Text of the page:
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  • Erin
    January 1, 1970
    A thriller that visits the moral dilemma of human trafficking and slavery. Mugure appears to have the perfect family until the day she finds a note that calls her entire life into question. She begins to question the man she married and the child that she adopted. When she begins to ask questions, the threats begin. Her investigation takes her back to Kenya where she used to live. Was her whole marriage a lie?I enjoyed this book. I thought the plot was really good and there was quite a bit of ac A thriller that visits the moral dilemma of human trafficking and slavery. Mugure appears to have the perfect family until the day she finds a note that calls her entire life into question. She begins to question the man she married and the child that she adopted. When she begins to ask questions, the threats begin. Her investigation takes her back to Kenya where she used to live. Was her whole marriage a lie?I enjoyed this book. I thought the plot was really good and there was quite a bit of action in it. I wish there was a bit more character development. The book was a quick read. The beginning started out a bit slow but by the end it was pretty action-packed as Mugure got closer and closer to figuring out what was really going on. I found the book quite entertaining.I received a copy of this book for free through Goodreads First Reads.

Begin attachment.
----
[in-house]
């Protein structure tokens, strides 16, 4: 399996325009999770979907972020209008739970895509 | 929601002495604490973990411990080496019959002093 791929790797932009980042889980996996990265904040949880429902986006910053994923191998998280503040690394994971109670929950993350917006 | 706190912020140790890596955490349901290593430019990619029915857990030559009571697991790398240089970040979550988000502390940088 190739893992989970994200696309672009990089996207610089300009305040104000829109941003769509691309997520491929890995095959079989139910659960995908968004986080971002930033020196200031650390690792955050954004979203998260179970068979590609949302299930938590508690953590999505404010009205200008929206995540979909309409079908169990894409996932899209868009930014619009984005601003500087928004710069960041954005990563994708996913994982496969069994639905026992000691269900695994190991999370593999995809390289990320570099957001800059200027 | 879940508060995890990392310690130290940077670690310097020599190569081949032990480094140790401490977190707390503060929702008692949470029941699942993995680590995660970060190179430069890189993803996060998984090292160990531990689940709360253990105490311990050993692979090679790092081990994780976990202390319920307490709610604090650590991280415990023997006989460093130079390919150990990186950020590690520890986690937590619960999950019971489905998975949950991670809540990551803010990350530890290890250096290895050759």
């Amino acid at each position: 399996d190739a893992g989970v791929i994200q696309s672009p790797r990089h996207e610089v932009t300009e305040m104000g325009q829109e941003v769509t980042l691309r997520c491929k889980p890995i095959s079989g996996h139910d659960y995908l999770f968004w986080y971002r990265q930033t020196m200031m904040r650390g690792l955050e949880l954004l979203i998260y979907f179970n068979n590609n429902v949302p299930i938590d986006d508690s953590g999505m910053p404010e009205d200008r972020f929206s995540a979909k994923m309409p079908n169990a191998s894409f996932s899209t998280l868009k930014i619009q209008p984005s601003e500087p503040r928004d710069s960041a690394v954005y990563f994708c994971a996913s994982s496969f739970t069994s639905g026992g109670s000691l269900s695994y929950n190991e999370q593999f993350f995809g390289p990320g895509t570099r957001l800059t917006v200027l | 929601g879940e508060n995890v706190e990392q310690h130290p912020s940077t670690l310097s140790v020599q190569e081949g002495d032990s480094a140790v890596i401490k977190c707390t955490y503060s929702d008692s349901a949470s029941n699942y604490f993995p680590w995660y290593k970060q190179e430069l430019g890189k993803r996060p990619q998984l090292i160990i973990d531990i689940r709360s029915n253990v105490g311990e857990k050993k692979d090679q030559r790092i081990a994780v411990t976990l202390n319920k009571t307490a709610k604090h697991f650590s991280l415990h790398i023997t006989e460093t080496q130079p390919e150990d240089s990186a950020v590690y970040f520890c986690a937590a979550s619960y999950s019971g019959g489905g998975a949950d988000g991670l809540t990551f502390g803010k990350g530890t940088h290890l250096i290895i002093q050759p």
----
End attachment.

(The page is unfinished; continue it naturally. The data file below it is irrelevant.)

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  • Jehree Anderson
    January 1, 1970
    Novel overall has substantial subject matter, the author tells a story based off of true events that occur in Kenya where babies are trafficked and women there sign contracts to be artificially inseminated for money living a life of slavery and fear. The theme is based on these events and the high demand for adoptable babies from high society and the traffickers push to recruit Kenyan women to sign on to this contract to make large amounts of money. Overall the book was very jumpy was hard to st Novel overall has substantial subject matter, the author tells a story based off of true events that occur in Kenya where babies are trafficked and women there sign contracts to be artificially inseminated for money living a life of slavery and fear. The theme is based on these events and the high demand for adoptable babies from high society and the traffickers push to recruit Kenyan women to sign on to this contract to make large amounts of money. Overall the book was very jumpy was hard to stay focused on one segment for too long with the rapid changes forcing the reader to do more work in staying active, felt like reading a text book or article compared to a novel that just flows naturally.
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  • Annie
    January 1, 1970
    Wanjikū na Ngūgī’s The Fall of Saints is fraught with race and reproductive conflicts, transformed into a thriller. The conflicts between black and white and the fertile and barren could have been rich ground for a novel, by na Ngūgī concentrated on the thriller aspects. This, unfortunately, is a book that could have been good. It falls short of being a good literary novel or a good thriller...Read the rest of my review at A Bookish Type. I received a free copy of this book from NetGalley for re Wanjikū na Ngūgī’s The Fall of Saints is fraught with race and reproductive conflicts, transformed into a thriller. The conflicts between black and white and the fertile and barren could have been rich ground for a novel, by na Ngūgī concentrated on the thriller aspects. This, unfortunately, is a book that could have been good. It falls short of being a good literary novel or a good thriller...Read the rest of my review at A Bookish Type. I received a free copy of this book from NetGalley for review consideration.